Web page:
On the explanation front, a significant challenge has been the singling out of the new tools as the cause of house price inflation. However, correlation is not causation, and there is much more to a modern monetary system than meets the eye.23
The additional monetary policy tools we utilised over recent quarters do nothing more than assist to lower interest rates in the economy, across the yield curve. It is then up to financial institutions and individuals to decide how to utilise the lower interest rate environment.
Our Large Scale Asset Purchase (LSAP) programme affects long-term interest rates through the exchange with retail banks of new cash reserves (settlement accounts at the Reserve Bank) for their holdings of Government bonds. In doing this we reduce long-term interest rates by creating additional demand for Government bonds.
The level of Government bonds on offer however is determined solely by the fiscal authorities – not the Reserve Bank. Likewise, the amount of bonds the Committee chooses to buy or sell remains the exclusive decision of the Committee – not the fiscal authorities. Monetary and fiscal policy remain operationally independent and for good reason.
Review and improve
The Reserve Bank is continually considering how we can improve the implementation and formulation of monetary policy. While our monetary policy remit sets our current objectives for monetary policy, the new RBNZ legislation requires the Reserve Bank to review the framework for monetary policy every five years. This follows monetary policy framework reviews in recent years by the Federal Reserve, European Central Bank and the Bank of Canada.
The purpose of these regular (5-yearly) reviews is to ensure we are an accountable and transparent central bank, the monetary policy framework remains fit for purpose, and the Monetary Policy Committee is well placed to achieve our objectives.
This will be an opportunity to consider how the Reserve Bank balances our inflation and employment objectives, and what weight, if any, should be put on secondary considerations such as distributional impacts and housing.
Our review process – which is now underway – has two parts:
- a backward looking review and assessment of monetary policy performance over the last five years, which will consider how monetary policy performed during the pandemic period; and,
- the formulation of ‘remit advice’ for the Minister of Finance on whether we believe there are any changes required to the remit when it must next be renewed.
We are legally expected to deliver our advice no later than November 2023.
This review and remit advice process will involve public consultation. The first round of consultation, in the middle of this calendar year, will take stock of the structural changes that have affected the context for monetary policy, and reflect on the lessons from the operation of monetary policy in recent history.
The feedback from this consultation will be used to inform the scope of options for changes to the remit, which will be part of the second round of consultation later in the year. I encourage you to take part in this review process.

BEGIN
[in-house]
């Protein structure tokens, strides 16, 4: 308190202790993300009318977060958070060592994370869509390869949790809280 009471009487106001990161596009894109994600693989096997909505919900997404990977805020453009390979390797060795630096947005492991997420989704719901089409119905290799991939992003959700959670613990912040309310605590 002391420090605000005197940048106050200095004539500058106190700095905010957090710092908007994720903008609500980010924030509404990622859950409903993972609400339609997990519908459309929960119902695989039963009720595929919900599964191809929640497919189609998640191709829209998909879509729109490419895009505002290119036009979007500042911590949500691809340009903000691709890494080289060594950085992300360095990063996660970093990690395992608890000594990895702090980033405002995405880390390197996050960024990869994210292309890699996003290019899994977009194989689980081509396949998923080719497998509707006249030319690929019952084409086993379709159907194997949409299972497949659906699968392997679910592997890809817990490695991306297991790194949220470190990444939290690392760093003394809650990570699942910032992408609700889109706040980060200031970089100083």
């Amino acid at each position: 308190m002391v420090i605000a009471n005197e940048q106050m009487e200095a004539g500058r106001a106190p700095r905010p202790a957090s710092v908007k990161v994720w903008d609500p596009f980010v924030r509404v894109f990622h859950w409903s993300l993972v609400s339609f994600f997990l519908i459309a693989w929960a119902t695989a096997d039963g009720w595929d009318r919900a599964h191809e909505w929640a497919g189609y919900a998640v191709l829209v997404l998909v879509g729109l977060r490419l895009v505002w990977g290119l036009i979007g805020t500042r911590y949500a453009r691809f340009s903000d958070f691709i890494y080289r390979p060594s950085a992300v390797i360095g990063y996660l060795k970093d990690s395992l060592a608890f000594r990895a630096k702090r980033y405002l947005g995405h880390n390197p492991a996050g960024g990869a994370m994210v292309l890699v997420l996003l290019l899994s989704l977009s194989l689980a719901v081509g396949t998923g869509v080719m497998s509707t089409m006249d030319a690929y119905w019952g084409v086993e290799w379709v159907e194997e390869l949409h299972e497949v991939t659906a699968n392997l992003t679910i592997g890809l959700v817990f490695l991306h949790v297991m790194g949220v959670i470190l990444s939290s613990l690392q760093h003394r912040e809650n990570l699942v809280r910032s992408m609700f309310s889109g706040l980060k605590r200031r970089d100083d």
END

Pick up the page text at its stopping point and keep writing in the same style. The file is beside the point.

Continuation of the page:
Today I have outlined how Te Pūtea Matua is thinking about the current inflation challenge.
Despite the unique global economic shock, the operation and response of monetary policy is relatively conventional. We are committed and confident we will return inflation back towards more acceptable levels, through the use of our conventional monetary policy tools.
I have also made clear how we are continually assessing the impact our decisions have on the wider economy – such as asset markets – and we are mindful of those impacts, within the constraints of our mandate.
We also look forward to beginning a public consultation process on what changes, if any, should be made to the monetary policy remit to ensure it is fit for purpose moving forward. We are conscious of the challenges facing monetary policy, and the role we can play as a central bank of a small open economy.
“Kua takoto te Manuka, hikina, amohia”.
The leaves of the Manuka tree – the challenge - has been laid down, take it up, embrace it.
1 Christian Hawkesby (2021, 21 September). Speech: A least regrets approach to uncertainty: Hawks, Doves and the White Heron (he Kōtuku).
2 Reserve Bank of New Zealand (2020, 30 March). Media release: Mahi Tahi: Working Together to Ensure Cash-flow and Confidence.
3 Adrian Orr (2020, 10 March). Speech: Navigating at Low Altitude: Monetary Policy with Very Low Interest Rates.
4 Sarah Drought, Roger Perry and Adam Richardson (2018). Aspects of implementing unconventional monetary policy in New Zealand.
5 Reserve Bank of New Zealand (2020, 16 March). Media release: OCR reduced to 025 percent for next 12 months.
6 Reserve Bank of New Zealand (2020, 23 March). Media release: Reserve Bank to begin Large Scale Asset Purchases
9 IMF Fiscal Monitor of Country Fiscal measures in Response to the COVID-19 Pandemic.
11Euro area uses HICP instead of CPI (harmonised index of consumer prices).
13 Brunton, Matthew (2021). Measures for assessing the sustainability of house prices in New Zealand.
14 Brunton, Matthew (2021). Measures for assessing the sustainability of house prices in New Zealand.
15 William Gambler, James Graham and Anirudh Yadav (2021). Stuck at Home: Housing Demand During the COVID-19 Pandemic.
17 Leong, Jinny (2021). An overview of the distributional effects of monetary policy.
19 Reserve Bank of New Zealand (2020, 8 December). Media Release: Reserve Bank proposes reinstating LVR restrictions.
20 Reserve Bank of New Zealand (2021, 23 September). Media Release: Reserve Bank tightens LVR restrictions.
23 Bank of England (2014). Quarterly Bulletin: Money creation in the modern economy.